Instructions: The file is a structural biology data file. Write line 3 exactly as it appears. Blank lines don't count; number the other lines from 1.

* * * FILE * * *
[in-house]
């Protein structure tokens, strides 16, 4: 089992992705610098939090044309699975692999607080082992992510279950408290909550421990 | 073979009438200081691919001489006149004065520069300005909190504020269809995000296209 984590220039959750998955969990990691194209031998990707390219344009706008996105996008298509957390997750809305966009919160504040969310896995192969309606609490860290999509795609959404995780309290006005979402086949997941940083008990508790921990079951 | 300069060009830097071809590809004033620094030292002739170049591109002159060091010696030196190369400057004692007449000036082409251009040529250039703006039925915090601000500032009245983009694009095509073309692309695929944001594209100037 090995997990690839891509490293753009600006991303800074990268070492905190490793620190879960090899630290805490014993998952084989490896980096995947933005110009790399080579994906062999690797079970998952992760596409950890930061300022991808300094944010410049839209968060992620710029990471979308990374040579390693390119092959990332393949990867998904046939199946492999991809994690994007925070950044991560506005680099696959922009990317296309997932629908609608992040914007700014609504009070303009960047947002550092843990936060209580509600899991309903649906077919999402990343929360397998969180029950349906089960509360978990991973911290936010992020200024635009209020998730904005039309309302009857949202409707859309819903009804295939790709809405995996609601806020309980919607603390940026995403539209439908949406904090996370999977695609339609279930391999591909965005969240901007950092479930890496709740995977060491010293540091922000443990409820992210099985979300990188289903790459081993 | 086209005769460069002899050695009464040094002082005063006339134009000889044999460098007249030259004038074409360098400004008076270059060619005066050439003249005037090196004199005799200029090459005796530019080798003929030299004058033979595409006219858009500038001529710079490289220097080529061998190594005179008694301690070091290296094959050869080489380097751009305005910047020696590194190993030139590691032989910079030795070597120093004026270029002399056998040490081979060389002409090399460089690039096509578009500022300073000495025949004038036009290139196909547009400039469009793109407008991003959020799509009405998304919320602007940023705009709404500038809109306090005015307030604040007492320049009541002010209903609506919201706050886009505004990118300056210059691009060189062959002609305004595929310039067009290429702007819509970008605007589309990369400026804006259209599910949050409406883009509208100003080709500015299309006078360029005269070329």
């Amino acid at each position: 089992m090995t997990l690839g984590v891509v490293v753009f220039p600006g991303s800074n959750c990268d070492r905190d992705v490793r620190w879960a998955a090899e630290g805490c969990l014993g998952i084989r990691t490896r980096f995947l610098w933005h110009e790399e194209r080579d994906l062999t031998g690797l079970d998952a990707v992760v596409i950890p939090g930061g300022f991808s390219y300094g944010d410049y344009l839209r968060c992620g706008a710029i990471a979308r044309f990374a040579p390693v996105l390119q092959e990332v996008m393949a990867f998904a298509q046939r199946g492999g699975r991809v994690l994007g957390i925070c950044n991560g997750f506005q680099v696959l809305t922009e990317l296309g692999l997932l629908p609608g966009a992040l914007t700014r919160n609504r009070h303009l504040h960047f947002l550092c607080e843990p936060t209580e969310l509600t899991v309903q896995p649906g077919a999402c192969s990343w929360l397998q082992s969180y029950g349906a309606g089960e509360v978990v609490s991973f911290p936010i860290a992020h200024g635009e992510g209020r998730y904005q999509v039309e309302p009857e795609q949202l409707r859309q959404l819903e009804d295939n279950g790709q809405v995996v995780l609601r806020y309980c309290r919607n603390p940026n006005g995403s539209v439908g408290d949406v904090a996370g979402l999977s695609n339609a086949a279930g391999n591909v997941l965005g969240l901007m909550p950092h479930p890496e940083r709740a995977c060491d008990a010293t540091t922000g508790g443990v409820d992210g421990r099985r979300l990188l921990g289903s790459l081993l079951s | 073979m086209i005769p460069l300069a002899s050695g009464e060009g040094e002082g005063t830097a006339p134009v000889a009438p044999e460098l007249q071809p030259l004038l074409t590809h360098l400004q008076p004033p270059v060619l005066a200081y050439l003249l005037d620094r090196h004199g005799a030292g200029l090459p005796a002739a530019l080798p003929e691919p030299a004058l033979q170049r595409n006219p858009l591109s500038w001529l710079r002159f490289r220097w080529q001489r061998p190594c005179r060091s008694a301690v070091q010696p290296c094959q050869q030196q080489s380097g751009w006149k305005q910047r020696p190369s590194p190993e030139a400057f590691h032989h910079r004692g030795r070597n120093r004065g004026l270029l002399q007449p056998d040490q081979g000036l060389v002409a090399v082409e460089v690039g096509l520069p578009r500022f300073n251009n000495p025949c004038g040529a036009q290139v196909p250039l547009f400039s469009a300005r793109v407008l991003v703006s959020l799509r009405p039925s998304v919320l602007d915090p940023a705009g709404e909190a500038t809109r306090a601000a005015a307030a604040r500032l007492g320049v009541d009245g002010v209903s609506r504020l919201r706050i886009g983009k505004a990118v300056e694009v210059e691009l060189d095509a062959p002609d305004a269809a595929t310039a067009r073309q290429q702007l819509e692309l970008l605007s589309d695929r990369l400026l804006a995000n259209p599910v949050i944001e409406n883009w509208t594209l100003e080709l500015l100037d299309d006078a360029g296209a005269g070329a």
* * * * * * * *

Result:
């Amino acid at each position: 089992m090995t997990l690839g984590v891509v490293v753009f220039p600006g991303s800074n959750c990268d070492r905190d992705v490793r620190w879960a998955a090899e630290g805490c969990l014993g998952i084989r990691t490896r980096f995947l610098w933005h110009e790399e194209r080579d994906l062999t031998g690797l079970d998952a990707v992760v596409i950890p939090g930061g300022f991808s390219y300094g944010d410049y344009l839209r968060c992620g706008a710029i990471a979308r044309f990374a040579p390693v996105l390119q092959e990332v996008m393949a990867f998904a298509q046939r199946g492999g699975r991809v994690l994007g957390i925070c950044n991560g997750f506005q680099v696959l809305t922009e990317l296309g692999l997932l629908p609608g966009a992040l914007t700014r919160n609504r009070h303009l504040h960047f947002l550092c607080e843990p936060t209580e969310l509600t899991v309903q896995p649906g077919a999402c192969s990343w929360l397998q082992s969180y029950g349906a309606g089960e509360v978990v609490s991973f911290p936010i860290a992020h200024g635009e992510g209020r998730y904005q999509v039309e309302p009857e795609q949202l409707r859309q959404l819903e009804d295939n279950g790709q809405v995996v995780l609601r806020y309980c309290r919607n603390p940026n006005g995403s539209v439908g408290d949406v904090a996370g979402l999977s695609n339609a086949a279930g391999n591909v997941l965005g969240l901007m909550p950092h479930p890496e940083r709740a995977c060491d008990a010293t540091t922000g508790g443990v409820d992210g421990r099985r979300l990188l921990g289903s790459l081993l079951s | 073979m086209i005769p460069l300069a002899s050695g009464e060009g040094e002082g005063t830097a006339p134009v000889a009438p044999e460098l007249q071809p030259l004038l074409t590809h360098l400004q008076p004033p270059v060619l005066a200081y050439l003249l005037d620094r090196h004199g005799a030292g200029l090459p005796a002739a530019l080798p003929e691919p030299a004058l033979q170049r595409n006219p858009l591109s500038w001529l710079r002159f490289r220097w080529q001489r061998p190594c005179r060091s008694a301690v070091q010696p290296c094959q050869q030196q080489s380097g751009w006149k305005q910047r020696p190369s590194p190993e030139a400057f590691h032989h910079r004692g030795r070597n120093r004065g004026l270029l002399q007449p056998d040490q081979g000036l060389v002409a090399v082409e460089v690039g096509l520069p578009r500022f300073n251009n000495p025949c004038g040529a036009q290139v196909p250039l547009f400039s469009a300005r793109v407008l991003v703006s959020l799509r009405p039925s998304v919320l602007d915090p940023a705009g709404e909190a500038t809109r306090a601000a005015a307030a604040r500032l007492g320049v009541d009245g002010v209903s609506r504020l919201r706050i886009g983009k505004a990118v300056e694009v210059e691009l060189d095509a062959p002609d305004a269809a595929t310039a067009r073309q290429q702007l819509e692309l970008l605007s589309d695929r990369l400026l804006a995000n259209p599910v949050i944001e409406n883009w509208t594209l100003e080709l500015l100037d299309d006078a360029g296209a005269g070329a």